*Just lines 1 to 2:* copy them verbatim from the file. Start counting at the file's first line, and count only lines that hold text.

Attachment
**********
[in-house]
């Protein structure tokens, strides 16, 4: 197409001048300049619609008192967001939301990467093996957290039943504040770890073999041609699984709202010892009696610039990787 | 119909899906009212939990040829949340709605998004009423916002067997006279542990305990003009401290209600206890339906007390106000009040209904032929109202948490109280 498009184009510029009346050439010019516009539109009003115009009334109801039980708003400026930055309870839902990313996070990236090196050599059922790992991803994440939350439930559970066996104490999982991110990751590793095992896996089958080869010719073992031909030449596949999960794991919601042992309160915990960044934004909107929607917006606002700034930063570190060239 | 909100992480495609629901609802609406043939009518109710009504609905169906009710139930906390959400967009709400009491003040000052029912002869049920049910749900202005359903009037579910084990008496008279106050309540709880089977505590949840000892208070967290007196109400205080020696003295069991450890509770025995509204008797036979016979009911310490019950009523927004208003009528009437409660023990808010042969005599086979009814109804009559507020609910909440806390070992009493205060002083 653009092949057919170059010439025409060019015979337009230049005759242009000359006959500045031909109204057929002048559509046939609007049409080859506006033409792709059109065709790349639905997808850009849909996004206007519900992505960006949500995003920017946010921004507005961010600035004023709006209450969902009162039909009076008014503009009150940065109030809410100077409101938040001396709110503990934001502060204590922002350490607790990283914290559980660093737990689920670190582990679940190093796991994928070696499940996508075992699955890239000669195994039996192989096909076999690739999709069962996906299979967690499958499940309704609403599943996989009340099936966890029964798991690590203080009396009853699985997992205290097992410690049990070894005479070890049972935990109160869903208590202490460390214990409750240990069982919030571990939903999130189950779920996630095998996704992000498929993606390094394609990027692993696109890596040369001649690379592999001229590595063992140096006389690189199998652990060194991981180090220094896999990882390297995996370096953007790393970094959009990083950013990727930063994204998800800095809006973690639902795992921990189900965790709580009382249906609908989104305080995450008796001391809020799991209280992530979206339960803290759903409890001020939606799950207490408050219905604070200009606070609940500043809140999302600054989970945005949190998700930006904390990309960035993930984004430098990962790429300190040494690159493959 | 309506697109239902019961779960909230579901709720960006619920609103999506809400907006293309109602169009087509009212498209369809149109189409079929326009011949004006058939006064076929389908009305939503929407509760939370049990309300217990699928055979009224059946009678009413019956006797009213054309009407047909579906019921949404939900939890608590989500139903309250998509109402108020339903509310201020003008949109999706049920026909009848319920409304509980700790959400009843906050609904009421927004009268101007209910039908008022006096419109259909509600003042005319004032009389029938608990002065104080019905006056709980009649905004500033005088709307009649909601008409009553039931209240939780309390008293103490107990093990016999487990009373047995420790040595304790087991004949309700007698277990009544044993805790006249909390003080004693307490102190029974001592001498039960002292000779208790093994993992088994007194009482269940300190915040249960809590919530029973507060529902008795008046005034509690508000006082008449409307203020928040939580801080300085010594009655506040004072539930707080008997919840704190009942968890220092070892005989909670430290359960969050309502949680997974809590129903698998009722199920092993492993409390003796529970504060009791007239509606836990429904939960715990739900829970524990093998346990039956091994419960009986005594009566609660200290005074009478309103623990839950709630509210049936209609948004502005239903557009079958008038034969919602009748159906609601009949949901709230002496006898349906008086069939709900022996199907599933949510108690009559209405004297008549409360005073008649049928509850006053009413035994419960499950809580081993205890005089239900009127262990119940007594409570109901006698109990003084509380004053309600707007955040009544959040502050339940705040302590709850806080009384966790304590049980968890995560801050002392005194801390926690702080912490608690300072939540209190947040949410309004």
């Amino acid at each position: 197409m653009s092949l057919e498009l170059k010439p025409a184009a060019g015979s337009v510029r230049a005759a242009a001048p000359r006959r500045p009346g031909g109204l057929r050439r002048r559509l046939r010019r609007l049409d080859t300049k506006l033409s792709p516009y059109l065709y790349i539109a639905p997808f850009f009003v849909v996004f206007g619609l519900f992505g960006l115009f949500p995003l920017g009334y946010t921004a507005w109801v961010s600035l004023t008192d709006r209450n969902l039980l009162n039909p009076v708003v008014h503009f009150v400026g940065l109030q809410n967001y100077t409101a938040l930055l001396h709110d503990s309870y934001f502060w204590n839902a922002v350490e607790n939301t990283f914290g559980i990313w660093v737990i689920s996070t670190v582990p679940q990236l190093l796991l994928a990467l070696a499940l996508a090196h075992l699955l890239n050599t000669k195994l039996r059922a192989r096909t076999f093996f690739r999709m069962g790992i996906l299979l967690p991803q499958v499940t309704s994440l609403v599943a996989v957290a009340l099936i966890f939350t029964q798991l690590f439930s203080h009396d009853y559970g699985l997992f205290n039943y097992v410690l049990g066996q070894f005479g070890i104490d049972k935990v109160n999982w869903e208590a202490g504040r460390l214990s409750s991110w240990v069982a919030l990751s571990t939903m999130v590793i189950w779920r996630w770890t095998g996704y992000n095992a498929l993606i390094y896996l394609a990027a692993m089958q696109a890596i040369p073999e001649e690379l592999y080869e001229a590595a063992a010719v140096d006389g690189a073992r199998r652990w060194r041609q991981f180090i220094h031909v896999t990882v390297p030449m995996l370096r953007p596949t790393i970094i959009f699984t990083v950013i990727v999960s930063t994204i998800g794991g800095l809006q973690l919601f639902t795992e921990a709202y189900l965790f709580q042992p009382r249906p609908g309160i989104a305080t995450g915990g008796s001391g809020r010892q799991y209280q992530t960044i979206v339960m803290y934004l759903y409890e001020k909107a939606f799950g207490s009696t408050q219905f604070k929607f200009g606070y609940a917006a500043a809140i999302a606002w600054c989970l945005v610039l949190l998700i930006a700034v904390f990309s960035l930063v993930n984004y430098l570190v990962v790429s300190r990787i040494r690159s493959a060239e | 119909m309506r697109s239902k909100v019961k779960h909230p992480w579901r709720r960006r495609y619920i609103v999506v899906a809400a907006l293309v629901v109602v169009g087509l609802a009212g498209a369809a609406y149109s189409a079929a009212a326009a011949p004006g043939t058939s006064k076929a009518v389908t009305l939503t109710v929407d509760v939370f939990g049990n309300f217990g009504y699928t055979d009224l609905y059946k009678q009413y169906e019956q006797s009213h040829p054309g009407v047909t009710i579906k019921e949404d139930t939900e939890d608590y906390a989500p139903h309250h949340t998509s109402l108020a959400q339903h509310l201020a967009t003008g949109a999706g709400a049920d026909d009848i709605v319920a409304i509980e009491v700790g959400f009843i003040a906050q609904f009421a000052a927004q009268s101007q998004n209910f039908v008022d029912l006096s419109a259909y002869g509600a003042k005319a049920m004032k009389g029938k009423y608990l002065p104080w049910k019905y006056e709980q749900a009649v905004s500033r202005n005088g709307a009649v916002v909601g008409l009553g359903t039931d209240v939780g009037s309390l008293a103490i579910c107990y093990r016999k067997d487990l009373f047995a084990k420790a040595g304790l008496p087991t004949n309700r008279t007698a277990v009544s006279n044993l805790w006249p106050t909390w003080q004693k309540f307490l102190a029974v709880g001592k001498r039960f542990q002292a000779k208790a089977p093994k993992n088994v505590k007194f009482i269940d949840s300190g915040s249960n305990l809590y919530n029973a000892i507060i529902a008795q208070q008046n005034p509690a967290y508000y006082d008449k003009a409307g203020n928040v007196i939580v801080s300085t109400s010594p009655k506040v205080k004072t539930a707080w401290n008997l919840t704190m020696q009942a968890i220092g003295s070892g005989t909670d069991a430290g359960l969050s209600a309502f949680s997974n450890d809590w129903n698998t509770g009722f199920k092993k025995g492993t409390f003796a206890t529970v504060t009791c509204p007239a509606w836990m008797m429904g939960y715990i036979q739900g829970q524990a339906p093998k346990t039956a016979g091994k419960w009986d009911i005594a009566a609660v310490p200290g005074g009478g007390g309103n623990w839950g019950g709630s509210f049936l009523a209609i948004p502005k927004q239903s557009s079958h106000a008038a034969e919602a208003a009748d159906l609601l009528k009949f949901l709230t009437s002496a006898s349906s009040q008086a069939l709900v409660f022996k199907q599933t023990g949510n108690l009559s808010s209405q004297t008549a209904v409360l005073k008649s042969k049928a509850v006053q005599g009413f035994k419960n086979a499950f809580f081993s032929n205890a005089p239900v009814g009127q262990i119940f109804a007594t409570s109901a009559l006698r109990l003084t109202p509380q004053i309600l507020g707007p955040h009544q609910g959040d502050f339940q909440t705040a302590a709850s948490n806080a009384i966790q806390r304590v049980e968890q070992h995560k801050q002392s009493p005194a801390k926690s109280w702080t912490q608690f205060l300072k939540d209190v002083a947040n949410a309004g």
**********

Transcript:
[in-house]
């Protein structure tokens, strides 16, 4: 197409001048300049619609008192967001939301990467093996957290039943504040770890073999041609699984709202010892009696610039990787 | 119909899906009212939990040829949340709605998004009423916002067997006279542990305990003009401290209600206890339906007390106000009040209904032929109202948490109280 498009184009510029009346050439010019516009539109009003115009009334109801039980708003400026930055309870839902990313996070990236090196050599059922790992991803994440939350439930559970066996104490999982991110990751590793095992896996089958080869010719073992031909030449596949999960794991919601042992309160915990960044934004909107929607917006606002700034930063570190060239 | 909100992480495609629901609802609406043939009518109710009504609905169906009710139930906390959400967009709400009491003040000052029912002869049920049910749900202005359903009037579910084990008496008279106050309540709880089977505590949840000892208070967290007196109400205080020696003295069991450890509770025995509204008797036979016979009911310490019950009523927004208003009528009437409660023990808010042969005599086979009814109804009559507020609910909440806390070992009493205060002083 653009092949057919170059010439025409060019015979337009230049005759242009000359006959500045031909109204057929002048559509046939609007049409080859506006033409792709059109065709790349639905997808850009849909996004206007519900992505960006949500995003920017946010921004507005961010600035004023709006209450969902009162039909009076008014503009009150940065109030809410100077409101938040001396709110503990934001502060204590922002350490607790990283914290559980660093737990689920670190582990679940190093796991994928070696499940996508075992699955890239000669195994039996192989096909076999690739999709069962996906299979967690499958499940309704609403599943996989009340099936966890029964798991690590203080009396009853699985997992205290097992410690049990070894005479070890049972935990109160869903208590202490460390214990409750240990069982919030571990939903999130189950779920996630095998996704992000498929993606390094394609990027692993696109890596040369001649690379592999001229590595063992140096006389690189199998652990060194991981180090220094896999990882390297995996370096953007790393970094959009990083950013990727930063994204998800800095809006973690639902795992921990189900965790709580009382249906609908989104305080995450008796001391809020799991209280992530979206339960803290759903409890001020939606799950207490408050219905604070200009606070609940500043809140999302600054989970945005949190998700930006904390990309960035993930984004430098990962790429300190040494690159493959 | 309506697109239902019961779960909230579901709720960006619920609103999506809400907006293309109602169009087509009212498209369809149109189409079929326009011949004006058939006064076929389908009305939503929407509760939370049990309300217990699928055979009224059946009678009413019956006797009213054309009407047909579906019921949404939900939890608590989500139903309250998509109402108020339903509310201020003008949109999706049920026909009848319920409304509980700790959400009843906050609904009421927004009268101007209910039908008022006096419109259909509600003042005319004032009389029938608990002065104080019905006056709980009649905004500033005088709307009649909601008409009553039931209240939780309390008293103490107990093990016999487990009373047995420790040595304790087991004949309700007698277990009544044993805790006249909390003080004693307490102190029974001592001498039960002292000779208790093994993992088994007194009482269940300190915040249960809590919530029973507060529902008795008046005034509690508000006082008449409307203020928040939580801080300085010594009655506040004072539930707080008997919840704190009942968890220092070892005989909670430290359960969050309502949680997974809590129903698998009722199920092993492993409390003796529970504060009791007239509606836990429904939960715990739900829970524990093998346990039956091994419960009986005594009566609660200290005074009478309103623990839950709630509210049936209609948004502005239903557009079958008038034969919602009748159906609601009949949901709230002496006898349906008086069939709900022996199907599933949510108690009559209405004297008549409360005073008649049928509850006053009413035994419960499950809580081993205890005089239900009127262990119940007594409570109901006698109990003084509380004053309600707007955040009544959040502050339940705040302590709850806080009384966790304590049980968890995560801050002392005194801390926690702080912490608690300072939540209190947040949410309004």